Comment & Opinion

New MD, new mobile games and a new strategy: How Bigpoint is evolving its business

Managing Director Brian Morrisroe discusses his plans

New MD, new mobile games and a new strategy: How Bigpoint is evolving its business

At the end of March 2017, Chinese publisher Youzu and German developer Bigpoint announced a grand new strategic vision for both companies in Europe.

A six-point plan was revealed that would see a new focus on six core areas: Leadership & Talent, Quality, Globalization, Branding, Research & Development, and Investments in new companies and studios.

At the same time, Bigpoint CEO Khaled Helioui stepped down from the role after more than five years with the company.

In his place is newly appointed Managing Director Brian Morrisroe, who previously held the role of Director of New Games at the developer and has been with the studio for nearly two years.

What’s more, Bigpoint is set to release a raft of mobile titles this year in Europe as it ramps up development resource for the platform, having traditionally focused on browser in the past.

It all comes a year after Chinese publisher Youzu acquired the developer for €80 million - it's first 100% acquisition of an overseas company.

Big changes?

It sounds like all change at the Germany developer then, though Morrisroe calls it more of an evolution, using its ties with Youzu to share knowledge and build games for a global audience.

“Bigpoint has had tremendous success in the past as a web company, particularly in Europe, and we believe that by combining that experience with Youzu’s understanding of the Chinese market, we have the potential to create some very interesting and successful products,” he tells

“We’ve already been working together for the past year and have seen some success with games like League of Angels and Legacy of Discord where Bigpoint was able to help bring Youzu games to the West.”

Bigpoint’s biggest focus now though appears to be on mobile. With a few mobile titles set to launch in 2017, Morrisroe says the studio “definitely plans” to develop more in this area.

He reveals the company is looking at three genres for mobile right now: simulation, narrative and strategy, where the company believes it can hit a wide range of demographics with the titles it already has in development.

There are still interesting opportunities for browser, but we are definitely expanding our expertise to include mobile.
Brian Morrisroe

Despite this however, he says it won’t be giving up on browser anytime soon.

“For instance, Farmerama celebrated its seventh anniversary, while SeaFight and DarkOrbit Reloaded are now more than 10 years old, all of those games are still going strong and see hundreds of thousands of active players,” explains Morrisroe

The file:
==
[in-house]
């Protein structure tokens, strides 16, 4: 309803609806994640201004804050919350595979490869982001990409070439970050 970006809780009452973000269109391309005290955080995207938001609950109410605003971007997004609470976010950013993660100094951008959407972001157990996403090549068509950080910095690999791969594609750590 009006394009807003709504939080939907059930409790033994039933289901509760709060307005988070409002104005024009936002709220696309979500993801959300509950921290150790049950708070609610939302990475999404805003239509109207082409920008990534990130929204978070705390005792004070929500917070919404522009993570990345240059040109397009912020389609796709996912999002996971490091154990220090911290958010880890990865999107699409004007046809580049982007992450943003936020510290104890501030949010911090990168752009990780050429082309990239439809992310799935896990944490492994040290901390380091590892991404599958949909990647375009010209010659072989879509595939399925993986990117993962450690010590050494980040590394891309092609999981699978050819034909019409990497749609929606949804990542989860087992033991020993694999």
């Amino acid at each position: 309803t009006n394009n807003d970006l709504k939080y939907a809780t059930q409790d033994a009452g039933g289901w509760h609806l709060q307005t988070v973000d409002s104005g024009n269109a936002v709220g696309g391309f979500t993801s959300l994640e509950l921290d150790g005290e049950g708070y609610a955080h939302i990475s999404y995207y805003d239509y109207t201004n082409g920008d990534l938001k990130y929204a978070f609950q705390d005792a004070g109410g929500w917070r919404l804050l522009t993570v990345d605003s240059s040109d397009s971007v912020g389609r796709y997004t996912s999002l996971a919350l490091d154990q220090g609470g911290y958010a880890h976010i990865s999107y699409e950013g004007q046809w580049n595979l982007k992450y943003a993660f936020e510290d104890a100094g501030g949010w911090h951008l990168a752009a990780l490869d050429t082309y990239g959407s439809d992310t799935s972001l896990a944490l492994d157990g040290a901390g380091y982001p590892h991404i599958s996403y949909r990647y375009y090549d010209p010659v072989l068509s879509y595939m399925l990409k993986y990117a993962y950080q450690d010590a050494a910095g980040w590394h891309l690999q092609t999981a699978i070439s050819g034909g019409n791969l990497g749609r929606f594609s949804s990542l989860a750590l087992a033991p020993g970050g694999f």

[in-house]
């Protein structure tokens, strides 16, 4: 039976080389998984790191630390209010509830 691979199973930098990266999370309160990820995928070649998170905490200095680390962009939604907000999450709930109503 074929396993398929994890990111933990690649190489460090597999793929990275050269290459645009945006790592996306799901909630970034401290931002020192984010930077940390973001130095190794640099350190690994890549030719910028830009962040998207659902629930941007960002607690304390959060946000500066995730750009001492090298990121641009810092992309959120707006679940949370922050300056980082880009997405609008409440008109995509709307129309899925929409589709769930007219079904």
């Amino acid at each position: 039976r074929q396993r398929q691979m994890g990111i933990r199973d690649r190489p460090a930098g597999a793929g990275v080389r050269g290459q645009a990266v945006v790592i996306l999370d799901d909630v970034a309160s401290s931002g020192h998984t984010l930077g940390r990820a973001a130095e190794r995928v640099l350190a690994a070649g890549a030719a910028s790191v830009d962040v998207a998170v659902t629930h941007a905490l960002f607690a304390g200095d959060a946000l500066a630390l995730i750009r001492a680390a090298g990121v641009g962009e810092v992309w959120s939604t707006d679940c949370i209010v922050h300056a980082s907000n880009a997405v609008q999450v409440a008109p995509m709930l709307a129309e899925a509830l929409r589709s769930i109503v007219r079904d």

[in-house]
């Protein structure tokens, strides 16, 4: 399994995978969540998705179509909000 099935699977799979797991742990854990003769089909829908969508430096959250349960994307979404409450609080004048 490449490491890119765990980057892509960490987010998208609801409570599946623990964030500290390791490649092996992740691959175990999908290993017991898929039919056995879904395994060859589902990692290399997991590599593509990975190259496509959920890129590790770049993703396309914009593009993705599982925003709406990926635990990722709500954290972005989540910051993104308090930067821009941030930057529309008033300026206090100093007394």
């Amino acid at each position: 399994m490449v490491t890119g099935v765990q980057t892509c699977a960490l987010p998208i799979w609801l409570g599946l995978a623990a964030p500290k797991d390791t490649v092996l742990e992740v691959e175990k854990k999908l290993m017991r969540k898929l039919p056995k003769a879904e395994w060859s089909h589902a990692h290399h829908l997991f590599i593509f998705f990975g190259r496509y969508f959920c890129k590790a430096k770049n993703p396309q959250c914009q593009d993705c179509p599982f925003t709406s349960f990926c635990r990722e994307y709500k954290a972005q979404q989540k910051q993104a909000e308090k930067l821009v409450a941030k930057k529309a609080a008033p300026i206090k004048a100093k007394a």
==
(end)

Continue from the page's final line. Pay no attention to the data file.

“We believe there are still interesting opportunities for browser games, but we are definitely expanding our expertise to include mobile.”

That new strategy

Though Bigpoint has a renewed vision for mobile, following a false start a few years back, its new strategy specifically highlighted areas of focus to include branding and investment.

Bigpoint is no stranger to using big brands. It once tapped the Game of Thrones IP for a new MMO, news on which has since gone quiet, and for Battlestar Galactica Online.

Bigpoint has harnessed IP such as Battlestar Galactica to great success in the past

Morrisroe is cagey on details for its branding plans, but he says the idea is to create a entertainment company with games built to last.

“Whether we decide to work with popular existing brands or develop our own game properties that have appeal beyond games, our desire is to build experiences users want to get lost in,” he states.

“Our focus on branding is really about creating lasting experiences that resonate on many levels with our users, it’s not just about making games.”

As for potential acquisitions and investments in other studios in future, Morrisroe is equally tight-lipped on upcoming activity in this area.

“You can expect a great deal of activity in the coming year in the form of games from both Youzu and Bigpoint,” he says. “We expect to launch several projects within the year that are being developed internally at Bigpoint. “

He adds: “Overall, this year will be a big one for Bigpoint and for cementing our position as a leading developer and distributor of games in Europe. It’s an exciting time.”

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Craig Chapple is a freelance analyst, consultant and writer with specialist knowledge of the games industry. He has previously served as Senior Editor at, as well as holding roles at Sensor Tower, Nintendo and Develop.